How to Get a Glowing Tan With Fair or Pale Skin

Updated on April 17, 2019
thooghun profile image

James is fair-skinned and lives in Italy. These are his tips on how to maintain a sun-kissed look while staying protected from harmful rays.

Tanning tips for people with fair skin.
Tanning tips for people with fair skin. | Source

How to Tan With Fair Skin

My skin is naturally very pale, and while I'm very much at ease with my genetic predicament, there are moments when I would like to don a more sun-kissed look. I spent years half-dreading my Italian summers as I would irrevocably draw a little tragic-comic attention on the beaches and piazzas. Beyond my insecurity, a little research made the objective of having healthy, tanned skin not only achievable, but quite easy to attain.

This article is a summary of methods and solutions that truly work for any type of skin (if it works for me, it'll work for you, trust me), whatever the weather. Some methods will involve a great deal of patience and will need to be fit into a routine, others are near-instant but will have their own set of pros and cons. Here we will talk about:

  • Tips for tanning if you burn easily
  • Fake tans and techniques for a golden glow
  • Foods that help boost melanin production
  • Indoor tanning bed tips for pale people
  • How to make a tan last
  • Tanning safety for fair-skinned people
  • Whether or not sunlight is good for you
  • UVA, UVB, UVC rays and the UV index

Tips for Tanning If You Burn Easily

Before we begin looking at what methods may suit you on your quest to get a tan with fair skin, here's a brief and concise look at how protect yourself from the risks of skin cancer and overexposure. Sun protection is absolutely necessary for fair-skinned and dark-skinned people alike.

How to Protect Your Skin

  • Ideally, pale skin should be constantly protected with sunscreen with a Sun Protection Factor (SPF) rating of at least 30. Make sure your sunblock is capable of blocking both UVA and UVB radiation.
  • Even under a newly refreshed layer of sunscreen, limit sun exposure to before 10 am and after 4 pm to avoid burning and damaging the skin.
  • If you burn in the sun, you'll burn in a tanning bed. Allow some time to pass between tanning sessions.
  • Skin that is covered more often will be more likely to burn.
  • Know that spray-on DIY tans do not increase your skin's ability to withstand the sun and tan more easily.

Video: A Dermatologist on Tanning Naturally

Fake Tans (Sprays and Lotions) for a Golden Glow

The idea that naturally tanned skin is healthier is a common myth and easily dispelled with a little research. For many of us, contemporary fake tanning agents allow us to shake up our look without damaging our skin. Many people are now catching on and employing them as part of their everyday cosmetic routine (roughly 9% of people in the U.S. use self-tanners).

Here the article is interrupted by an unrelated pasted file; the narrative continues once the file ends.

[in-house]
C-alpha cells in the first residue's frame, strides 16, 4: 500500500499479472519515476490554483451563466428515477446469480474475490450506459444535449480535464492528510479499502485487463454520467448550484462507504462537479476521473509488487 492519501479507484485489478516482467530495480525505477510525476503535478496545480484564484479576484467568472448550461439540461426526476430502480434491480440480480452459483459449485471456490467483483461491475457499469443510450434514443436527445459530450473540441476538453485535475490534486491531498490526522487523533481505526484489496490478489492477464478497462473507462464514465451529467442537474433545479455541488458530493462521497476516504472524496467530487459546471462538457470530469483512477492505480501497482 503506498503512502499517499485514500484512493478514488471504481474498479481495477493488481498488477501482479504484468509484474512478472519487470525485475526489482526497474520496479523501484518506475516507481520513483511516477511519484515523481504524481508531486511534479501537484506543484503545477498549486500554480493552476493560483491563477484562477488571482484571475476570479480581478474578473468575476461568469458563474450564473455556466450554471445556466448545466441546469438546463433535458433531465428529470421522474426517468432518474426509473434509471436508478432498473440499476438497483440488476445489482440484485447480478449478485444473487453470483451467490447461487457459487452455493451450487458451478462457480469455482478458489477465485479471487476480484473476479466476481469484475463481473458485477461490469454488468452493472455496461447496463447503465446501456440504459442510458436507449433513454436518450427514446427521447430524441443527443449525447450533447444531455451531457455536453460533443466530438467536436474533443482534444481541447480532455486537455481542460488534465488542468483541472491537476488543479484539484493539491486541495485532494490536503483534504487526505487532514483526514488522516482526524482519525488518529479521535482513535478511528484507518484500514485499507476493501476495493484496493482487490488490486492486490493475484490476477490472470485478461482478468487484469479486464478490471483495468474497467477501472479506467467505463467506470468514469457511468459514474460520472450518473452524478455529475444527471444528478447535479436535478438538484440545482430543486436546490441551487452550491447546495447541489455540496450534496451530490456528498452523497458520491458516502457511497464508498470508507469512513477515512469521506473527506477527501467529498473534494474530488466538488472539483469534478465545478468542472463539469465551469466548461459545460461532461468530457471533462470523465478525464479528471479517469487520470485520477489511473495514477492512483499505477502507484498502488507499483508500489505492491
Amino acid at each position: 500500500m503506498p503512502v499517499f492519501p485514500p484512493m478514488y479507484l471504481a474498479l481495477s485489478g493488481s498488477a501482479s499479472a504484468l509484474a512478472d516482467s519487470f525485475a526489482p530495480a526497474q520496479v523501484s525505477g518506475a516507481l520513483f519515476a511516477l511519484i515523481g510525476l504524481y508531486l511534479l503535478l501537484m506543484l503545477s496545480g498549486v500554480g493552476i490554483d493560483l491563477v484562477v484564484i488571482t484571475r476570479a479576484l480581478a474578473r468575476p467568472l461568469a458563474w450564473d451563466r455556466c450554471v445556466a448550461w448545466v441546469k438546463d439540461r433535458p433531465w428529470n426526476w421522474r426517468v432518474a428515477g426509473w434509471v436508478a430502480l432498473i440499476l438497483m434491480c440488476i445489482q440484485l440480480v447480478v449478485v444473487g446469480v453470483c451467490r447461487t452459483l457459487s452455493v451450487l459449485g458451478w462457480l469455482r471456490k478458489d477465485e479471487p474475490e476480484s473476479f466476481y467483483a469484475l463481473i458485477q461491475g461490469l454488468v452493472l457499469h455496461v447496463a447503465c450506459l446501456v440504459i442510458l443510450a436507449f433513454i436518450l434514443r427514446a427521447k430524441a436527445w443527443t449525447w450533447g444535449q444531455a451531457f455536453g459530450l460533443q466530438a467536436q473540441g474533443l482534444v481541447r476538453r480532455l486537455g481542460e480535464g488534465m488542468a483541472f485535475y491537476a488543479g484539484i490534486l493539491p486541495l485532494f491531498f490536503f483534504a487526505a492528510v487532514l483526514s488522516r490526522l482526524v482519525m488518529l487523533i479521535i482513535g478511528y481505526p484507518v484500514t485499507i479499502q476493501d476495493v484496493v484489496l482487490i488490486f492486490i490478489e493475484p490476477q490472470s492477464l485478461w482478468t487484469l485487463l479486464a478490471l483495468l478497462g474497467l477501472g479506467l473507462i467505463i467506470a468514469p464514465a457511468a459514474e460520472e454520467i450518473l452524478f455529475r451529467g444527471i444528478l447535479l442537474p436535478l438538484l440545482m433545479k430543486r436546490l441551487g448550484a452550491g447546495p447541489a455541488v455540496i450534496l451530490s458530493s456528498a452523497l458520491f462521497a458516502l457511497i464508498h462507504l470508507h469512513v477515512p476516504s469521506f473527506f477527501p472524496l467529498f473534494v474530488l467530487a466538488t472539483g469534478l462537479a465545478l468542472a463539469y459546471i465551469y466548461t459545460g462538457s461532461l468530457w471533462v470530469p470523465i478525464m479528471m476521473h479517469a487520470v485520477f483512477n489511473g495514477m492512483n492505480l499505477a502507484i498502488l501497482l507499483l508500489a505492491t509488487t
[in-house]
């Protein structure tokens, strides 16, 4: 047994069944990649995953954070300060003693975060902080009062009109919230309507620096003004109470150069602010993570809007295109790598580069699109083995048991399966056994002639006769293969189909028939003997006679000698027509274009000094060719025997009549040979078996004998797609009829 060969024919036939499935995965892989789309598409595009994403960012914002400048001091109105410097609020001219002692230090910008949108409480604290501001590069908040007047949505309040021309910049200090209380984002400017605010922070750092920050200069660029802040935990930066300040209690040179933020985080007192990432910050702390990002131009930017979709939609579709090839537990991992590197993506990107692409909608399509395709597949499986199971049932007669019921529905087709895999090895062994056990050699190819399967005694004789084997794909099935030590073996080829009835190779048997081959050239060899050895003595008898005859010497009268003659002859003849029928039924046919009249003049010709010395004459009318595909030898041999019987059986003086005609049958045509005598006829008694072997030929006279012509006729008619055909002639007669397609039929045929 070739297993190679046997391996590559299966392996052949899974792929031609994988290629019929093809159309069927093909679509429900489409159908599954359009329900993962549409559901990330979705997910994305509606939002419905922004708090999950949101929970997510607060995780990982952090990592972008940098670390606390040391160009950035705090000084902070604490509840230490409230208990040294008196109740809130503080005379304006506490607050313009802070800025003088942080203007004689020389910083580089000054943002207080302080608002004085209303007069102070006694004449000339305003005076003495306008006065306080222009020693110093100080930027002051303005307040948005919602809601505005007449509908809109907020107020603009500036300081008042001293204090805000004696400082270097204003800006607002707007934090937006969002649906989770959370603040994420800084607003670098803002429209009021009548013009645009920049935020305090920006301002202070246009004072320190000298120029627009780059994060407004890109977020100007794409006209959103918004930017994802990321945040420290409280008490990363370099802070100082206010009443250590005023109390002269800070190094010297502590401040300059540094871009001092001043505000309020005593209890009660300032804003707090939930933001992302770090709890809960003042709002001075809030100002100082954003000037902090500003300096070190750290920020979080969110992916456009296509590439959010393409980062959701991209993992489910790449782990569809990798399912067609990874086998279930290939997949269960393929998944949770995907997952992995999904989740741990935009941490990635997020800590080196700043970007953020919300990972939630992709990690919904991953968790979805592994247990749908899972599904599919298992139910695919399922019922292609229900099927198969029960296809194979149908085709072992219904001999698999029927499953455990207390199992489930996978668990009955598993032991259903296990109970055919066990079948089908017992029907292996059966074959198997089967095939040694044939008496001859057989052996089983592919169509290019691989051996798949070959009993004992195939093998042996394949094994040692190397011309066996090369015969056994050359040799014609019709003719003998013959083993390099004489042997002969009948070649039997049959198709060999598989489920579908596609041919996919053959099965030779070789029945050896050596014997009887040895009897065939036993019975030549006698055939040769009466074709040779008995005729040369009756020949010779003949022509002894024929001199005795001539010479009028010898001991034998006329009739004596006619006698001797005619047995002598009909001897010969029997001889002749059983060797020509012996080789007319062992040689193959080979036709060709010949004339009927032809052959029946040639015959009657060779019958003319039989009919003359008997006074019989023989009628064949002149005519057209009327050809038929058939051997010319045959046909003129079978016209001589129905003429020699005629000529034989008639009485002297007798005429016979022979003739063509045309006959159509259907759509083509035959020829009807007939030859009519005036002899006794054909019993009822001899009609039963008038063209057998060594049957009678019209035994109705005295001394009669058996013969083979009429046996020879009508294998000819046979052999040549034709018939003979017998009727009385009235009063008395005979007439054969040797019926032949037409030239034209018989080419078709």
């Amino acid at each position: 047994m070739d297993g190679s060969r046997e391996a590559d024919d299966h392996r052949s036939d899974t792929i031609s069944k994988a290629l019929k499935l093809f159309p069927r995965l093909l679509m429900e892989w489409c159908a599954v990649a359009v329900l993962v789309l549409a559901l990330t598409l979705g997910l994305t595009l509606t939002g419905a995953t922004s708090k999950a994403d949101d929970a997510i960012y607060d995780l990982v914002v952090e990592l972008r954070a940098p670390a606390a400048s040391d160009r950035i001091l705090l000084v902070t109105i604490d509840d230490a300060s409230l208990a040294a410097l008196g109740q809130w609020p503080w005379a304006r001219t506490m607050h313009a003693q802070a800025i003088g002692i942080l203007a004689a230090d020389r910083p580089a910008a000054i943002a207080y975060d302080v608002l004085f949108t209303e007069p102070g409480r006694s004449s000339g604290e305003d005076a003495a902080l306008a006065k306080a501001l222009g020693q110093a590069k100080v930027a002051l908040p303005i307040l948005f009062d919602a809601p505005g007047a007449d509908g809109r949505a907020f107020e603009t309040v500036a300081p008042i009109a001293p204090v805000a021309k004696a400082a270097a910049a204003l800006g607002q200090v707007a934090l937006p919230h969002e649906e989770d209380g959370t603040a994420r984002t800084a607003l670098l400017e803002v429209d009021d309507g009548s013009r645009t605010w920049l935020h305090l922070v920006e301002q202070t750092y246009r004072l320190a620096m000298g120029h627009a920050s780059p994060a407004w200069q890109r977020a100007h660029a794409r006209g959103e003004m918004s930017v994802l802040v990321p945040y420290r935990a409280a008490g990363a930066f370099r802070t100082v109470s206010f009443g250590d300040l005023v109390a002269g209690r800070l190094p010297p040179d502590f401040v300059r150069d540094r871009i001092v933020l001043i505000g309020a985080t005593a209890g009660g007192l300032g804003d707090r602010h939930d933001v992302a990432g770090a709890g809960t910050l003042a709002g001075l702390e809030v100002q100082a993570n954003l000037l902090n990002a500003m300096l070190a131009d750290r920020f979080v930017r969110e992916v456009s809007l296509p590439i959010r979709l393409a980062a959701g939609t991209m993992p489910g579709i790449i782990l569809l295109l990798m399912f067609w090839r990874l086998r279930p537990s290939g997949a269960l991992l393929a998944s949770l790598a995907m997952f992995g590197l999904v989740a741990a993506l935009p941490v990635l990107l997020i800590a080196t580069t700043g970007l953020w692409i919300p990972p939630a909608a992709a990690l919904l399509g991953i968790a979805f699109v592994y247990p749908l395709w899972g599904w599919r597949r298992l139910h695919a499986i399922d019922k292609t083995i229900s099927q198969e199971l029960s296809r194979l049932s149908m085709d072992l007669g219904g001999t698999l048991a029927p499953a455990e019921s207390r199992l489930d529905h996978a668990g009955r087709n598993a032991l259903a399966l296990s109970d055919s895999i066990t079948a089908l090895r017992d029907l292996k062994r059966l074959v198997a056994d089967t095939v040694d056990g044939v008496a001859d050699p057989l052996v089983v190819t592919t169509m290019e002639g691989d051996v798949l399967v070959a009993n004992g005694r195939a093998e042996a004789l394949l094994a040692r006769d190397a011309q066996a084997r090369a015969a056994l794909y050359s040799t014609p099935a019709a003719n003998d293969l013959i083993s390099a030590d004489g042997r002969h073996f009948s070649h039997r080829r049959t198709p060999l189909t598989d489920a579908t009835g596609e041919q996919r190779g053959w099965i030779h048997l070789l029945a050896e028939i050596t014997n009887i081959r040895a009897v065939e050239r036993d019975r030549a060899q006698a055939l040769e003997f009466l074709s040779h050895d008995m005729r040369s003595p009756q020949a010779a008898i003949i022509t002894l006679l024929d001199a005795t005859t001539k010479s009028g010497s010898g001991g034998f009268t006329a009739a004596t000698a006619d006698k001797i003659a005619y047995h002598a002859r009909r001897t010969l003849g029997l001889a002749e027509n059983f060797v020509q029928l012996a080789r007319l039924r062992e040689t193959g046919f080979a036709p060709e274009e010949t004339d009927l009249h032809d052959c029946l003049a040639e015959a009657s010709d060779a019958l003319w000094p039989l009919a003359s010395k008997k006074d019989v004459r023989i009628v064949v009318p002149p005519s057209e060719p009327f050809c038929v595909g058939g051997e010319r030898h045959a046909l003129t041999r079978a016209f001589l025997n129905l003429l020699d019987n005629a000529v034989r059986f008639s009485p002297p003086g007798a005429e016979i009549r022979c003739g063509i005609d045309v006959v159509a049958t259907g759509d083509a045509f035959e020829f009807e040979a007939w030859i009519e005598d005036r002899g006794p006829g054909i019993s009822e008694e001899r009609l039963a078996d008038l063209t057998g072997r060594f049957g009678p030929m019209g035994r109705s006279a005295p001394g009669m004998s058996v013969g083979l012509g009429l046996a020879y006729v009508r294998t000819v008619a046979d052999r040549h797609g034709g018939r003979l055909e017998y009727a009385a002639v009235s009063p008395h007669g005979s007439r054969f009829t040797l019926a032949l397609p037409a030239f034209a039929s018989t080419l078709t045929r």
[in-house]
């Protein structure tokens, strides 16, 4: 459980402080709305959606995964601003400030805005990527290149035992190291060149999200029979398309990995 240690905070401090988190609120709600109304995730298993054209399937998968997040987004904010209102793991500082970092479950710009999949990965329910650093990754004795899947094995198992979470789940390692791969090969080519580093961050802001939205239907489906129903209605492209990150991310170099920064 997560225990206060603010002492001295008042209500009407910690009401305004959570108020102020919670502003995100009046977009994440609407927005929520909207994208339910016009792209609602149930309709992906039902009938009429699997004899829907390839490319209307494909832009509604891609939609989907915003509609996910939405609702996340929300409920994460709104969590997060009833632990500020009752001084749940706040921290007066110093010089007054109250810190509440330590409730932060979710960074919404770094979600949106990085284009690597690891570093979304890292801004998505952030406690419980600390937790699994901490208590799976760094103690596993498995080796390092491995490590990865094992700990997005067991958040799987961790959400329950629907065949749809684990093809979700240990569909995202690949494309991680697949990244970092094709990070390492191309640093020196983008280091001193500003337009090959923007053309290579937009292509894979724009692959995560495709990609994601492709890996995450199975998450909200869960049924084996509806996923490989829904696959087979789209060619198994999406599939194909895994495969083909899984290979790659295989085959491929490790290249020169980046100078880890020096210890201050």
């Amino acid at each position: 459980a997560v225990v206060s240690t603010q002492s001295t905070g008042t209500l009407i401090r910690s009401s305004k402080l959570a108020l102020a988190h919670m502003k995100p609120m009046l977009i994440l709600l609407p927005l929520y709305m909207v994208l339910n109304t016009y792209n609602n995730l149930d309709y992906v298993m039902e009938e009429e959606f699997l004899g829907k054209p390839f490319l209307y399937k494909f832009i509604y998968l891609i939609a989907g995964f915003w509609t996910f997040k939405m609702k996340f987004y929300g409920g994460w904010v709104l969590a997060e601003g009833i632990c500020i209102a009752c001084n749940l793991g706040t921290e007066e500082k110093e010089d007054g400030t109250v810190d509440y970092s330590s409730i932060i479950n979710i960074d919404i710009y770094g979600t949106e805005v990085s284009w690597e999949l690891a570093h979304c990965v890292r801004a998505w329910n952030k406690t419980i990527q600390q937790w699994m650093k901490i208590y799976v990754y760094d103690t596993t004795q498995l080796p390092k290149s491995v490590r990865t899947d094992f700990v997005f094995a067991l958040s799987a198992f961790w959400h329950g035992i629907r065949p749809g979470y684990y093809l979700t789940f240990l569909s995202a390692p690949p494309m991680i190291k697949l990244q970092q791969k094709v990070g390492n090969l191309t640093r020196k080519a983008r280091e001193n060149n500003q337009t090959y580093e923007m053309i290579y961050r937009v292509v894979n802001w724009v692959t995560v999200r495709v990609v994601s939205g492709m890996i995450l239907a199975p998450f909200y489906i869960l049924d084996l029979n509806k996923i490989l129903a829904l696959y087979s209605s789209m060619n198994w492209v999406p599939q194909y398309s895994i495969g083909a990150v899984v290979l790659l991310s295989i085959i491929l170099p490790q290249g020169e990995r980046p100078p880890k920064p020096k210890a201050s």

Best Tanning Products for Pale Skin

There are many ways to avoid looking cheap with a fake tan. You can further research tips on streak-free application and recommended sunless tanning products for pale skin. Here are a few different types of products and services to consider:

  • Dyes: These are natural vegetable dyes that stain the skin in authentic-looking tones which fade over the course of a few days.
  • Bronzers: Unlike dyes, these wash off with soap and water, giving you more flexibility.
  • Tan Catalyzers: These products claim to speed up tanning by stimulating melanin production (I have not tried these myself).
  • Beauty Salons: They use high-quality sprays to uniformly achieve a perfect, customized tan. They can be expensive!

Bear in mind that while you may marvel and strut around proudly in the sun with your new tan, artificial tans offer no additional protection from the sun! You will need to continue to use high-protecting SPF sunscreen.

Exfoliation Is Key

The key to successful tanning is exfoliation. Be sure to exfoliate before your tanning session. Not shaving and not waxing and having dry skin is more likely to make a tan fade fast.

DIY natural tanning spray can be made with black tea or coffee beans.
DIY natural tanning spray can be made with black tea or coffee beans. | Source

DIY Natural Tanning Spray Recipe

Natural tanners are fun and easy to make and contain natural ingredients. Here's a fun recipe from DIYNatural.com that utilizes organic black tea bags and vanilla extract. Here's what you will need:

Supplies

  • 8 bags of organic black tea
  • 16 oz filtered water
  • 1 tablespoon vanilla extract
  • 1 spray bottle

Instructions

  1. Boil 16 oz of filtered water and the vanilla extract.
  2. Pour the boiling water over the tea bags. Let steep for 8 minutes and remove the tea bags.
  3. Let the mixture cool for 30 minutes minimum, then transfer it to a spray bottle.
  4. Exfoliate and apply 4-5 layers of tanner to the desired area; let each application dry in between. Rub the spray in with your hands and wash your hands thoroughly afterward.